A total of 3080 adult members of the general public in Australia completed the on-line survey. The second part of the survey–the benefit and cost trade-off scenarios–required splitting the sample into two equal sized cohorts. The characteristics of the respondents in each of the cohorts were almost identical (Table 2).
All respondents: Allocation preferences under the assumption of ‘all else being equal’
Table 3 summarises respondents’ baseline (“all else being equal”) preferences for allocating PBS funds between two competing populations according to each of the 12 allocation criteria.
Allocation criteria considered more important than their alternatives (i.e. with more than 50% of respondents’ allocation)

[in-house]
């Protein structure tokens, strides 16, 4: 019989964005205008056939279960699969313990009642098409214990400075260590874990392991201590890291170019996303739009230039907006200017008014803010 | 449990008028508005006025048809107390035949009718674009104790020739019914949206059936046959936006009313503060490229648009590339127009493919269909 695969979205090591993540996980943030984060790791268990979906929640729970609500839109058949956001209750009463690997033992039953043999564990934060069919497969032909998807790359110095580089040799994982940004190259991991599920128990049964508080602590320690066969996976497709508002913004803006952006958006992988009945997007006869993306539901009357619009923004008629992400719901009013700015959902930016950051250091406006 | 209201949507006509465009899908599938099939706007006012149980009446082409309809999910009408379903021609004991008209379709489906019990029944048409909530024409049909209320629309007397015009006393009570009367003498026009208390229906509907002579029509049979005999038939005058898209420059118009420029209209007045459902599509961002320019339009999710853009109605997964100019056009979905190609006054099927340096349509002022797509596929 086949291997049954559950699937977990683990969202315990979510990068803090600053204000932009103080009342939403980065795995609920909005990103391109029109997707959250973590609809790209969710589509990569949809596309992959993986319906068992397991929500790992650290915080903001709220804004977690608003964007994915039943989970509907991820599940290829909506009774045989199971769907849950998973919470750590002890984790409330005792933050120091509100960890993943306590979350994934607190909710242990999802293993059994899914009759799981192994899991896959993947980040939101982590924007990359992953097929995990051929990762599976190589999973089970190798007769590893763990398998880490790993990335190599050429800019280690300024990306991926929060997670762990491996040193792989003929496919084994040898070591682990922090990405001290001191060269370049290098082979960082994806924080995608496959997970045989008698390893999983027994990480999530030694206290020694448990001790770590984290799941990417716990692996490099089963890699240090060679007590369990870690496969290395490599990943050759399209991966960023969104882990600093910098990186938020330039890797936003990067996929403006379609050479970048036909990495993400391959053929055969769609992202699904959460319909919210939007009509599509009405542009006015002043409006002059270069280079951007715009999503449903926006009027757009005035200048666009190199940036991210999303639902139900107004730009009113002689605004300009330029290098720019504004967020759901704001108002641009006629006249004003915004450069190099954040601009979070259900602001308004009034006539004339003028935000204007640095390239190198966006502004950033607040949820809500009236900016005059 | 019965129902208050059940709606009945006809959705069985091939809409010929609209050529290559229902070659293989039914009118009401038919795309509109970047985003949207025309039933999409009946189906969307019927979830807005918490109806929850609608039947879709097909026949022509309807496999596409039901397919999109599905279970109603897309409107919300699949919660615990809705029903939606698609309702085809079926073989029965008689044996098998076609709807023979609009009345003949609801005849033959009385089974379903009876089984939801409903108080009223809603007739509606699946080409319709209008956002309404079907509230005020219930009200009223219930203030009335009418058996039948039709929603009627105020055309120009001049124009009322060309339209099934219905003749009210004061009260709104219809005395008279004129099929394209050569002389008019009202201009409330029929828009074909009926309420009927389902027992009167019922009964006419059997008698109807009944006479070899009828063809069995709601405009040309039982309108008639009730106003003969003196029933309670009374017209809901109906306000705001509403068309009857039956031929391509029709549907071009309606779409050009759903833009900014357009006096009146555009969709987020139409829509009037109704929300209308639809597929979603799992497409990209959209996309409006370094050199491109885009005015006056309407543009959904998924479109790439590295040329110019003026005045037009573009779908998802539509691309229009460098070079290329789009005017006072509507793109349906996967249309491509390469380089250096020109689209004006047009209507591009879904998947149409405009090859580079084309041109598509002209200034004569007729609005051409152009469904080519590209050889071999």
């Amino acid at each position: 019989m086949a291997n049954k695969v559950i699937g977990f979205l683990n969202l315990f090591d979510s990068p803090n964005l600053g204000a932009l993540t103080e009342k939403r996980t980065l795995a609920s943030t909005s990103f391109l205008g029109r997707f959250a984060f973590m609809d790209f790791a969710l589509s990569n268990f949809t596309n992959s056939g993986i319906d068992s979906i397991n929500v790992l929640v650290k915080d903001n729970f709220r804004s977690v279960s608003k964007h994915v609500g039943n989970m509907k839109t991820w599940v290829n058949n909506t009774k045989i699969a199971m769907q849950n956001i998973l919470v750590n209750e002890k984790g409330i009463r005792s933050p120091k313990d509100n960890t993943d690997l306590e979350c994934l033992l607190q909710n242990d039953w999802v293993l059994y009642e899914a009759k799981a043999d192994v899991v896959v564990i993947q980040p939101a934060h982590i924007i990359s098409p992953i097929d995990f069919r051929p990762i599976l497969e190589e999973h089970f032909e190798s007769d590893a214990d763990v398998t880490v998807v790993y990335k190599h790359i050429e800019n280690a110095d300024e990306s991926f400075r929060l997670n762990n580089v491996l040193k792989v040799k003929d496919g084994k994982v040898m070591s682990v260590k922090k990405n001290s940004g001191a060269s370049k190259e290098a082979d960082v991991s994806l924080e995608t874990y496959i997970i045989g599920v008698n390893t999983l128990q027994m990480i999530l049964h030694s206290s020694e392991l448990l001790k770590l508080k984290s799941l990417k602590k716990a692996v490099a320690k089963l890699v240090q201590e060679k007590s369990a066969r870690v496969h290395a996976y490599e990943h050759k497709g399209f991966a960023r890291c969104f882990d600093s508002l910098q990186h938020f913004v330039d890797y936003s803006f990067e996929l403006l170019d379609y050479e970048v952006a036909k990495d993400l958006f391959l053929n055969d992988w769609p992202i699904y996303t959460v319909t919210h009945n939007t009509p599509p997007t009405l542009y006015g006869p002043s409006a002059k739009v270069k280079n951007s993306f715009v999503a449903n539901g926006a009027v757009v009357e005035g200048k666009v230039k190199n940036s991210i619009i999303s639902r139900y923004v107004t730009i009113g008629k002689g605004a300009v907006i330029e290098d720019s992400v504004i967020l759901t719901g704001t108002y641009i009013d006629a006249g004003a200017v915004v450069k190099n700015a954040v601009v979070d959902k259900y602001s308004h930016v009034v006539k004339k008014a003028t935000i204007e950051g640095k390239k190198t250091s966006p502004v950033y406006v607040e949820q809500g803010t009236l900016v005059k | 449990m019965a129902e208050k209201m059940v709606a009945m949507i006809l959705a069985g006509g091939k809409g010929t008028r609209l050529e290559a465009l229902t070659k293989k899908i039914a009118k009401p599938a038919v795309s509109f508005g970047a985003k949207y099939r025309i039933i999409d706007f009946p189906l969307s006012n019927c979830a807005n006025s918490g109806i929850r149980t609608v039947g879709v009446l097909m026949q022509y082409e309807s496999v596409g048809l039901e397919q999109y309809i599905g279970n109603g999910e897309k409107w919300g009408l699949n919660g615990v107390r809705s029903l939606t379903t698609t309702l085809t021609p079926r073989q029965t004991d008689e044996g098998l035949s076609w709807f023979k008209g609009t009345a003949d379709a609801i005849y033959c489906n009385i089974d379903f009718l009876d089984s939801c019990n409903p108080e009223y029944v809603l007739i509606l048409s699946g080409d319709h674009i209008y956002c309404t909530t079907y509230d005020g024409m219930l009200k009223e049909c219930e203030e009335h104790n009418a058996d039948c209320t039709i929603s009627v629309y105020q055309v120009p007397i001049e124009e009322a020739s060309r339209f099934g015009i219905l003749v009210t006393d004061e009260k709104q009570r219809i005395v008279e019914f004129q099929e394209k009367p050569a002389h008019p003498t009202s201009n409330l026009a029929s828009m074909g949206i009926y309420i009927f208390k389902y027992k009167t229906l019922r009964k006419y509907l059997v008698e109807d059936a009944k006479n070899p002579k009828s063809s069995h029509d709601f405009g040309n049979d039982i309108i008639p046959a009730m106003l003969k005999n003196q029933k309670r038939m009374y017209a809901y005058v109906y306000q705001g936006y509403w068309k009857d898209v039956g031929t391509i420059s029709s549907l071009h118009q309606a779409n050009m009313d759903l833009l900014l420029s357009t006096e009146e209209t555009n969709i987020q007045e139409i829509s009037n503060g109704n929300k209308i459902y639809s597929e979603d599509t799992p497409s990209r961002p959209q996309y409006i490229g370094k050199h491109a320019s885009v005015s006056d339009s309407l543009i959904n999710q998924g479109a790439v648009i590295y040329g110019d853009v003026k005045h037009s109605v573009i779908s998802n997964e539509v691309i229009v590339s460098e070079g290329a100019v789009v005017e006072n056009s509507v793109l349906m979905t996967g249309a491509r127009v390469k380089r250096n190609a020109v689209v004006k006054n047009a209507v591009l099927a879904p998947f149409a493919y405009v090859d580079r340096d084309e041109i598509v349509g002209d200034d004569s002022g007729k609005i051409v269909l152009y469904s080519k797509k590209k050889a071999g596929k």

Of the allocation criteria explored, all else being equal, respondents expressed a preference (inferred from absolute majority responses) for allocating PBS money on medicines (1) treating severe diseases (as opposed to moderate diseases): 52.7%, (2) treating diseases for which there is no alternative treatment available on the PBS (compared to those where several alternative treatments are available): 53.6%, (3) treating diseases that affect patients who are not financially well off (as opposed to those that affect patients who are financially well off): 62.3%, and (4) treating life-style unrelated diseases (rather than life-style related diseases): 51.7%.
Allocation criteria considered equally important.
All else being equal, between 55.1 to 57.6% of respondents divided resources evenly on medicines treating: (1) diseases affecting children vs. adults (55.1%) and (2) cancer vs. non-cancer (57.6%).